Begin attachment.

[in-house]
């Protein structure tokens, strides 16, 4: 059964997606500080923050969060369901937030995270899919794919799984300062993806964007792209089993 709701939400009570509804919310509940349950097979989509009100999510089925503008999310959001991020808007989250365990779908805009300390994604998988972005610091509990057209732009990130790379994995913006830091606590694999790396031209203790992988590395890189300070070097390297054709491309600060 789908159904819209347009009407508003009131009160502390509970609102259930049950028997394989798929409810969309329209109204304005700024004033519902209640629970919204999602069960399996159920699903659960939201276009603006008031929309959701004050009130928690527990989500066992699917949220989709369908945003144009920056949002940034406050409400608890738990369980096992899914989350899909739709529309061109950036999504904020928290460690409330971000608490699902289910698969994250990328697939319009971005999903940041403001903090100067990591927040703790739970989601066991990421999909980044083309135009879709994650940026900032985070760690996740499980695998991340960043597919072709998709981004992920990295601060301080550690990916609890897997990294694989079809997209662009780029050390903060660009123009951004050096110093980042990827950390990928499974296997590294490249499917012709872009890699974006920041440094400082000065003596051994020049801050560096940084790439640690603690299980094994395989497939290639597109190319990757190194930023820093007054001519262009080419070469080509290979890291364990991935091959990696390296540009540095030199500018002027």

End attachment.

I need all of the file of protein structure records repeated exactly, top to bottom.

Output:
[in-house]
């Protein structure tokens, strides 16, 4: 059964997606500080923050969060369901937030995270899919794919799984300062993806964007792209089993 709701939400009570509804919310509940349950097979989509009100999510089925503008999310959001991020808007989250365990779908805009300390994604998988972005610091509990057209732009990130790379994995913006830091606590694999790396031209203790992988590395890189300070070097390297054709491309600060 789908159904819209347009009407508003009131009160502390509970609102259930049950028997394989798929409810969309329209109204304005700024004033519902209640629970919204999602069960399996159920699903659960939201276009603006008031929309959701004050009130928690527990989500066992699917949220989709369908945003144009920056949002940034406050409400608890738990369980096992899914989350899909739709529309061109950036999504904020928290460690409330971000608490699902289910698969994250990328697939319009971005999903940041403001903090100067990591927040703790739970989601066991990421999909980044083309135009879709994650940026900032985070760690996740499980695998991340960043597919072709998709981004992920990295601060301080550690990916609890897997990294694989079809997209662009780029050390903060660009123009951004050096110093980042990827950390990928499974296997590294490249499917012709872009890699974006920041440094400082000065003596051994020049801050560096940084790439640690603690299980094994395989497939290639597109190319990757190194930023820093007054001519262009080419070469080509290979890291364990991935091959990696390296540009540095030199500018002027």